Students, staff share pros, cons of technology in the classroom

A common sentiment is that technology can be both a wonderful and treacherous invention. Tablets were introduced to McNicholas in the 2011-12 school year and students have been faced with both positive and negative outcomes. McNick students and staff members shared the pros and cons of technology in the classroom that they’ve experienced over the past seven years.

“I think some of the biggest pros are the amount of resources available,” Director of Technology Andy Ey said. “Any information you need is right at your fingertips, and that is in the literal sense.”

“In many careers that our students will be embracing, computers are part of that path, so being familiar with [computers] is important,” theology teacher John Norman said. “In class, we can access videos, current news articles, and music. This immediate connection with resources is very useful as a teacher.”

“One of the things that I think is great [about technology] is our ability to collaborate,” Director of Educational Technology Emily Materna said. “Technology can connect us to other classrooms and professionals.”

“Using technology helps so much with taking notes. You are able to be so much more organized and don’t have to worry about sloppy handwriting,” junior Skylar Maushart said. “It also helps with being organized in general. I can keep all of my assignments in one spot without having to worry about forgetting something at home.”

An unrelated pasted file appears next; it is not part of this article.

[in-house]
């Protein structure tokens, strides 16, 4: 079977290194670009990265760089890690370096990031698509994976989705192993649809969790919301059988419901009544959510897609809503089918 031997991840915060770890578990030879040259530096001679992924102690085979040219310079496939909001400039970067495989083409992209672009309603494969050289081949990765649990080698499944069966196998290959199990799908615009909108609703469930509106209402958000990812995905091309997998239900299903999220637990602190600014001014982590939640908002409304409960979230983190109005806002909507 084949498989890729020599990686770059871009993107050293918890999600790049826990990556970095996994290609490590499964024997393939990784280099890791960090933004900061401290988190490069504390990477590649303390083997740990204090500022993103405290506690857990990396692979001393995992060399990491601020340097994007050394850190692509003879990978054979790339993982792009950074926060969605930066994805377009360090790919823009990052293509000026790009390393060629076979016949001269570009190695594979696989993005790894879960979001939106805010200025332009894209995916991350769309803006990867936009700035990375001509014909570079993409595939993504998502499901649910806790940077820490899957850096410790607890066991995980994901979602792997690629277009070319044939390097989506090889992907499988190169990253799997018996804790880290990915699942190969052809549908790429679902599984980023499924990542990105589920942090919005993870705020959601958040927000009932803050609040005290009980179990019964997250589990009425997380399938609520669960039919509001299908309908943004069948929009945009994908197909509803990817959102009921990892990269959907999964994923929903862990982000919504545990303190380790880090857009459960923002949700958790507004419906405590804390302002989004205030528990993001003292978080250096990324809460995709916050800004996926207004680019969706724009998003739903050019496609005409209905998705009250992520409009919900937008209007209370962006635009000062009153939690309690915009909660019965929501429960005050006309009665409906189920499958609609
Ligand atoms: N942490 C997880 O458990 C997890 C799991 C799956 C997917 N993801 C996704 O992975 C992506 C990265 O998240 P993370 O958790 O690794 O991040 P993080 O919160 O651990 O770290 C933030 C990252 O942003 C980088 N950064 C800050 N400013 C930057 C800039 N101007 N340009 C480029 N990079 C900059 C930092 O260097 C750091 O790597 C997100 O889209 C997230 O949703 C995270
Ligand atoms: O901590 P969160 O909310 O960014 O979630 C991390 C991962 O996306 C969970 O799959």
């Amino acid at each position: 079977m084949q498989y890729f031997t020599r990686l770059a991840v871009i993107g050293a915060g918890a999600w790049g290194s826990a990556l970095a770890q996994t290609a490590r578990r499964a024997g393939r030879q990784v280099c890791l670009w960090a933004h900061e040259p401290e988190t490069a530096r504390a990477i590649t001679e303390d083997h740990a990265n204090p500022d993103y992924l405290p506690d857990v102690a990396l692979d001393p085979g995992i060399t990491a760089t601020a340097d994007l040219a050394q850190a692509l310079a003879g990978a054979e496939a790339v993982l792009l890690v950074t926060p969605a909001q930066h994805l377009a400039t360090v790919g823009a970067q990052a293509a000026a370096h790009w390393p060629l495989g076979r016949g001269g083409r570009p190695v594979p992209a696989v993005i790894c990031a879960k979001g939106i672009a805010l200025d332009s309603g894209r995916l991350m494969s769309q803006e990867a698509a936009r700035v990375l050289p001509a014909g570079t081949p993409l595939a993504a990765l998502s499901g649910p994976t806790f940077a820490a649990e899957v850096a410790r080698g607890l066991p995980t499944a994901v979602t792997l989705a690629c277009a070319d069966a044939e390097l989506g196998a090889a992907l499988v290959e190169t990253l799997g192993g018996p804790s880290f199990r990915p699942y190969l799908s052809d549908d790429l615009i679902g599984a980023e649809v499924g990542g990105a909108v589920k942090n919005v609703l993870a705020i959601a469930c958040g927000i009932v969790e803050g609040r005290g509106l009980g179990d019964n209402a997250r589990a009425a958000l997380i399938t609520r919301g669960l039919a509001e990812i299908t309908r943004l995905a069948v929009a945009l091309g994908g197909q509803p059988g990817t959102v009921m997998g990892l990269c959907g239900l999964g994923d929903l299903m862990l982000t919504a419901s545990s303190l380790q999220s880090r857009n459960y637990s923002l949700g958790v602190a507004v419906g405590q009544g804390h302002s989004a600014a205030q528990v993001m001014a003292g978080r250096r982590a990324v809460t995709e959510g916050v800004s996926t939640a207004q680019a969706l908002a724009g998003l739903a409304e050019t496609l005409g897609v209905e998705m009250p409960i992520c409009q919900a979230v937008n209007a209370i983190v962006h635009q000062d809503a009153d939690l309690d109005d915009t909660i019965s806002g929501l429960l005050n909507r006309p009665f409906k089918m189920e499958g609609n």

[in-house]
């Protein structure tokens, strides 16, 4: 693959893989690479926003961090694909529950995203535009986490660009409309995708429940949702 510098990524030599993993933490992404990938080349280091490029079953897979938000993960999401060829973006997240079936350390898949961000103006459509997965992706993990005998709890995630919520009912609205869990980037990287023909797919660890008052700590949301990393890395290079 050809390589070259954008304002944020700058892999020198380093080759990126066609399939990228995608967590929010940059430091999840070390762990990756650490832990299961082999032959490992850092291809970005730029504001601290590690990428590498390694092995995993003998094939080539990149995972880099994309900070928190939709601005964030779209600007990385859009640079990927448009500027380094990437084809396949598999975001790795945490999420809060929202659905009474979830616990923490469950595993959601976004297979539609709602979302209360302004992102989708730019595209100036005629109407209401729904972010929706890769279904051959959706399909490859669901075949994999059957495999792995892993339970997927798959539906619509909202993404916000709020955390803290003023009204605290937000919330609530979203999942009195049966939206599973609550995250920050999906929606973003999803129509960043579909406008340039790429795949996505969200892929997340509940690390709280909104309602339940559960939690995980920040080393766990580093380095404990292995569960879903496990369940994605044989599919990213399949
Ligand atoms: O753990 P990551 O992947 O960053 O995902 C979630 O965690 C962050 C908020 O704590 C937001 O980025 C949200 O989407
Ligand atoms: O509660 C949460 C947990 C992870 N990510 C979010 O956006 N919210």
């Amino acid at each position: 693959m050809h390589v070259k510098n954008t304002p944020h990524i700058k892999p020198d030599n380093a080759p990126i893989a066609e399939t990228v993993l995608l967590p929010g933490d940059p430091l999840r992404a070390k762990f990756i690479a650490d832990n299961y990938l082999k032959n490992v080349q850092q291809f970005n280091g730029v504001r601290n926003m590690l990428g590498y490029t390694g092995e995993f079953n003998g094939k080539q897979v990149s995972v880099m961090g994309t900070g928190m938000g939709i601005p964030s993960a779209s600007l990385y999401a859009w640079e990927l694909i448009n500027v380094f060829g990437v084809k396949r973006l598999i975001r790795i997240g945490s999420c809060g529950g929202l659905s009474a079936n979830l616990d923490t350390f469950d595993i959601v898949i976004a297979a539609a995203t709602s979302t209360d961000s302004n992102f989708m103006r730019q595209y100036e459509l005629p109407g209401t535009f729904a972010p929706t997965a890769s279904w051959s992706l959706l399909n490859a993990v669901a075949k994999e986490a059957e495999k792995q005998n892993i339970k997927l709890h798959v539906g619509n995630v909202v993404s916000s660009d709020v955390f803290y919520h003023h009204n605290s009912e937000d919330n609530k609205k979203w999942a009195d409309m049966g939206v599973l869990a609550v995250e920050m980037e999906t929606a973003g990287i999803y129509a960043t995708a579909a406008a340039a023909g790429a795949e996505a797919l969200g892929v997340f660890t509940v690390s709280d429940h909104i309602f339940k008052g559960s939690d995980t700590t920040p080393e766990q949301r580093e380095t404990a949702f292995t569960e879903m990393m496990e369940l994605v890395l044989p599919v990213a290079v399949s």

With all these positive aspect to technology, there are negatives as well.. Ey said, “Obviously we’ve got distractions: games, social media, fake news… just distractions that take us off of the task we should be on.”

“[Technology] distracts from the classroom dynamic,” Norman said. He stated that tablets can cause students to “drift” away from the discussion in the classroom, so “the quality of interaction is diminished.” He added, “In theology, we are looking for a depth of understanding, the ability to think on your own. The tablet can give much information, but [students] have to be able to think and know the information to be able to apply it.”

“Pope Francis talks about developing a serene attentiveness. What he means by that is when we are with others, we should give them our full attention,” Norman added. “Because we use technology so much, both in and out of the classroom, what has happened to our ability to be still in the presence of the Lord?”

“You can be in the most interesting class but even the most focused people have to resist the urge to play solitaire [online] or take Buzzfeed quizzes,” Maushart said.

“Teachers can monitor and block us from the internet,” junior Sarah Snyder responded as a way for teachers to limit the distractions.

“When we have so much technology… it affects our ability to be with one another in sharing communication,” Norman said. “I think it interferes with the human connection.”


Junior Sarah Snyder uses her tablet in music appreciation class. Technology is used every school day by McNicholas students, in nearly every class.

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